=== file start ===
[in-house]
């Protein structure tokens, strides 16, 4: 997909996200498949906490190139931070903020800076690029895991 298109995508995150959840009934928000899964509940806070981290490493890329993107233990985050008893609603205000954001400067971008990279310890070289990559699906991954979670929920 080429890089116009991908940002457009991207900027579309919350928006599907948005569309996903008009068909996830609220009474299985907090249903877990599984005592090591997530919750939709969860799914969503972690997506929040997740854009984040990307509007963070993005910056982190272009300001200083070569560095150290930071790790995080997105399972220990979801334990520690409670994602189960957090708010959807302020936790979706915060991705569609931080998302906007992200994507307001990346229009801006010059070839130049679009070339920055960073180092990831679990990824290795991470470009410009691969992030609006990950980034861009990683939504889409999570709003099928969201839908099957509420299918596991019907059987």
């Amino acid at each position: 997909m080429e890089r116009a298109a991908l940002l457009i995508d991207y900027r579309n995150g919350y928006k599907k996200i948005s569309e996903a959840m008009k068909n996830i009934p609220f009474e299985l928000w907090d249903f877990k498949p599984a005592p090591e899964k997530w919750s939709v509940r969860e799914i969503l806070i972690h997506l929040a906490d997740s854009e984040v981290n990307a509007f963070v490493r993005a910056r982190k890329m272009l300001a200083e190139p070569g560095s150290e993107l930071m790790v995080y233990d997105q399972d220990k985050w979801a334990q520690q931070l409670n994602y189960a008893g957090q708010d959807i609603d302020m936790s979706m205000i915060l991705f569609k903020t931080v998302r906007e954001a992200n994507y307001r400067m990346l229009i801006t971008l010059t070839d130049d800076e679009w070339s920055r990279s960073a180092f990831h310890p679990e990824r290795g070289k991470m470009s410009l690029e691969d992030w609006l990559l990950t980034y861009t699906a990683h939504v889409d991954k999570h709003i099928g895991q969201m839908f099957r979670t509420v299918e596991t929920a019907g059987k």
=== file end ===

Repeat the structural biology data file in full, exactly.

[in-house]
């Protein structure tokens, strides 16, 4: 997909996200498949906490190139931070903020800076690029895991 298109995508995150959840009934928000899964509940806070981290490493890329993107233990985050008893609603205000954001400067971008990279310890070289990559699906991954979670929920 080429890089116009991908940002457009991207900027579309919350928006599907948005569309996903008009068909996830609220009474299985907090249903877990599984005592090591997530919750939709969860799914969503972690997506929040997740854009984040990307509007963070993005910056982190272009300001200083070569560095150290930071790790995080997105399972220990979801334990520690409670994602189960957090708010959807302020936790979706915060991705569609931080998302906007992200994507307001990346229009801006010059070839130049679009070339920055960073180092990831679990990824290795991470470009410009691969992030609006990950980034861009990683939504889409999570709003099928969201839908099957509420299918596991019907059987």
């Amino acid at each position: 997909m080429e890089r116009a298109a991908l940002l457009i995508d991207y900027r579309n995150g919350y928006k599907k996200i948005s569309e996903a959840m008009k068909n996830i009934p609220f009474e299985l928000w907090d249903f877990k498949p599984a005592p090591e899964k997530w919750s939709v509940r969860e799914i969503l806070i972690h997506l929040a906490d997740s854009e984040v981290n990307a509007f963070v490493r993005a910056r982190k890329m272009l300001a200083e190139p070569g560095s150290e993107l930071m790790v995080y233990d997105q399972d220990k985050w979801a334990q520690q931070l409670n994602y189960a008893g957090q708010d959807i609603d302020m936790s979706m205000i915060l991705f569609k903020t931080v998302r906007e954001a992200n994507y307001r400067m990346l229009i801006t971008l010059t070839d130049d800076e679009w070339s920055r990279s960073a180092f990831h310890p679990e990824r290795g070289k991470m470009s410009l690029e691969d992030w609006l990559l990950t980034y861009t699906a990683h939504v889409d991954k999570h709003i099928g895991q969201m839908f099957r979670t509420v299918e596991t929920a019907g059987k």